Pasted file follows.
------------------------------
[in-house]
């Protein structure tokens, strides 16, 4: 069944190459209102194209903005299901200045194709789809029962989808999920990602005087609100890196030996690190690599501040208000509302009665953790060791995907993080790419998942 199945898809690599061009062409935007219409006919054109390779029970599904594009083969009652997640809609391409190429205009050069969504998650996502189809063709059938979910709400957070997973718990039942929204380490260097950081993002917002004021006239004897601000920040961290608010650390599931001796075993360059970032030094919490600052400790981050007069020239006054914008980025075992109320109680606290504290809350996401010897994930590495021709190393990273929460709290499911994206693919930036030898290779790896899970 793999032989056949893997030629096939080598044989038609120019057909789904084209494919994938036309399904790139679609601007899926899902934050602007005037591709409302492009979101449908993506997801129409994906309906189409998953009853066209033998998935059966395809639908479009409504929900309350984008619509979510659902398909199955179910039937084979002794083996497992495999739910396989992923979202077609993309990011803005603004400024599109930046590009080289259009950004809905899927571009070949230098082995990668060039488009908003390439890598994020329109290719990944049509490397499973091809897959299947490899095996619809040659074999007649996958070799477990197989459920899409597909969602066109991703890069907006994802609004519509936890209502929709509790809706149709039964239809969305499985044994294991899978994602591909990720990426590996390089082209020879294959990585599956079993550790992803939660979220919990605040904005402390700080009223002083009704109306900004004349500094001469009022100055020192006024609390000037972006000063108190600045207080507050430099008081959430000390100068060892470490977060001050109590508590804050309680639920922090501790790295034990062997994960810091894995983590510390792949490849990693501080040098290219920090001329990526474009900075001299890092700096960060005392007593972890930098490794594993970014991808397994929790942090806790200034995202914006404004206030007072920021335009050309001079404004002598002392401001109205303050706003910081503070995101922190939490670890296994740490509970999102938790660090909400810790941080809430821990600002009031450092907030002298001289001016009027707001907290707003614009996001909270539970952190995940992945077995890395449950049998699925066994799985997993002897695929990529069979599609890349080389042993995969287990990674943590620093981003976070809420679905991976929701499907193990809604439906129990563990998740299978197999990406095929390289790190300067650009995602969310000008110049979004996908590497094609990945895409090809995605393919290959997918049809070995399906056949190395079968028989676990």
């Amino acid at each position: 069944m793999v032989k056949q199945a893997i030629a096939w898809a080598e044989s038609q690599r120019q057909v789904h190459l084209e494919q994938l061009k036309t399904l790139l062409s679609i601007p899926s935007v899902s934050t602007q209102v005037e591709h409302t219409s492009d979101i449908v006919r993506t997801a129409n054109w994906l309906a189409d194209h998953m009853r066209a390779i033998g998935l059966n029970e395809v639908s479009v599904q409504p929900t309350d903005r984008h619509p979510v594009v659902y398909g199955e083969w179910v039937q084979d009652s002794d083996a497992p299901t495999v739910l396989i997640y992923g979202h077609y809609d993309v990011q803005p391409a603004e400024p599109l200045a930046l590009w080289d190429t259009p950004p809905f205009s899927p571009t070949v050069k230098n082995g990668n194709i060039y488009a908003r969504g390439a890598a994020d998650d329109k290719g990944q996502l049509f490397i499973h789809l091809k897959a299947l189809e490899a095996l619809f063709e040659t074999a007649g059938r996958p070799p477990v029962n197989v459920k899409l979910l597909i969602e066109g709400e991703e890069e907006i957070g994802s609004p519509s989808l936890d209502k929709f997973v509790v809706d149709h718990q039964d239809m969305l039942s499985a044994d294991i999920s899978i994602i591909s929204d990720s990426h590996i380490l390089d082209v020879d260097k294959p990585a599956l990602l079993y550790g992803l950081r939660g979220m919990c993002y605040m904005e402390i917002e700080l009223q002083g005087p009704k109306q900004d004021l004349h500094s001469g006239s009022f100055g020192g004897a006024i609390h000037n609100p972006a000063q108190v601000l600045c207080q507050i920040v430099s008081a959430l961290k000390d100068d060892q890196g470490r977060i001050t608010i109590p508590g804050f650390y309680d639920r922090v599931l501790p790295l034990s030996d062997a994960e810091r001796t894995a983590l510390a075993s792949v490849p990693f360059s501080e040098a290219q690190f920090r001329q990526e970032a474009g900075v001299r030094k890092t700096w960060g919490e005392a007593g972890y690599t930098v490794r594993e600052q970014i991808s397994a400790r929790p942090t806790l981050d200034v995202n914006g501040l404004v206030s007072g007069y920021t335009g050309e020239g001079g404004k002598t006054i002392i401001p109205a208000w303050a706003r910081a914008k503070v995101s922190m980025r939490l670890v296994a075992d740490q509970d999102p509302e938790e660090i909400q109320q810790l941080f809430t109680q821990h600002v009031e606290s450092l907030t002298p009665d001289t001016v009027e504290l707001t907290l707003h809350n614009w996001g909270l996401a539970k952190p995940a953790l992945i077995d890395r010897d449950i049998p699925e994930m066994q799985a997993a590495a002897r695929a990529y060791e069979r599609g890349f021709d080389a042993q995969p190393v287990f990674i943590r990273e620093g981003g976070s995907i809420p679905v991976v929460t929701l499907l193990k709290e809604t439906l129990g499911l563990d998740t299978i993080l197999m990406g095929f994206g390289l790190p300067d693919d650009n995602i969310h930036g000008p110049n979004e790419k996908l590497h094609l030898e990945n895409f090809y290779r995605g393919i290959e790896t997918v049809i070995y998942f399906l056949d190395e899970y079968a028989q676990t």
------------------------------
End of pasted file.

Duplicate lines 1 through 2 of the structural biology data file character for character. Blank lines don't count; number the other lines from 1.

[in-house]
């Protein structure tokens, strides 16, 4: 069944190459209102194209903005299901200045194709789809029962989808999920990602005087609100890196030996690190690599501040208000509302009665953790060791995907993080790419998942 199945898809690599061009062409935007219409006919054109390779029970599904594009083969009652997640809609391409190429205009050069969504998650996502189809063709059938979910709400957070997973718990039942929204380490260097950081993002917002004021006239004897601000920040961290608010650390599931001796075993360059970032030094919490600052400790981050007069020239006054914008980025075992109320109680606290504290809350996401010897994930590495021709190393990273929460709290499911994206693919930036030898290779790896899970 793999032989056949893997030629096939080598044989038609120019057909789904084209494919994938036309399904790139679609601007899926899902934050602007005037591709409302492009979101449908993506997801129409994906309906189409998953009853066209033998998935059966395809639908479009409504929900309350984008619509979510659902398909199955179910039937084979002794083996497992495999739910396989992923979202077609993309990011803005603004400024599109930046590009080289259009950004809905899927571009070949230098082995990668060039488009908003390439890598994020329109290719990944049509490397499973091809897959299947490899095996619809040659074999007649996958070799477990197989459920899409597909969602066109991703890069907006994802609004519509936890209502929709509790809706149709039964239809969305499985044994294991899978994602591909990720990426590996390089082209020879294959990585599956079993550790992803939660979220919990605040904005402390700080009223002083009704109306900004004349500094001469009022100055020192006024609390000037972006000063108190600045207080507050430099008081959430000390100068060892470490977060001050109590508590804050309680639920922090501790790295034990062997994960810091894995983590510390792949490849990693501080040098290219920090001329990526474009900075001299890092700096960060005392007593972890930098490794594993970014991808397994929790942090806790200034995202914006404004206030007072920021335009050309001079404004002598002392401001109205303050706003910081503070995101922190939490670890296994740490509970999102938790660090909400810790941080809430821990600002009031450092907030002298001289001016009027707001907290707003614009996001909270539970952190995940992945077995890395449950049998699925066994799985997993002897695929990529069979599609890349080389042993995969287990990674943590620093981003976070809420679905991976929701499907193990809604439906129990563990998740299978197999990406095929390289790190300067650009995602969310000008110049979004996908590497094609990945895409090809995605393919290959997918049809070995399906056949190395079968028989676990």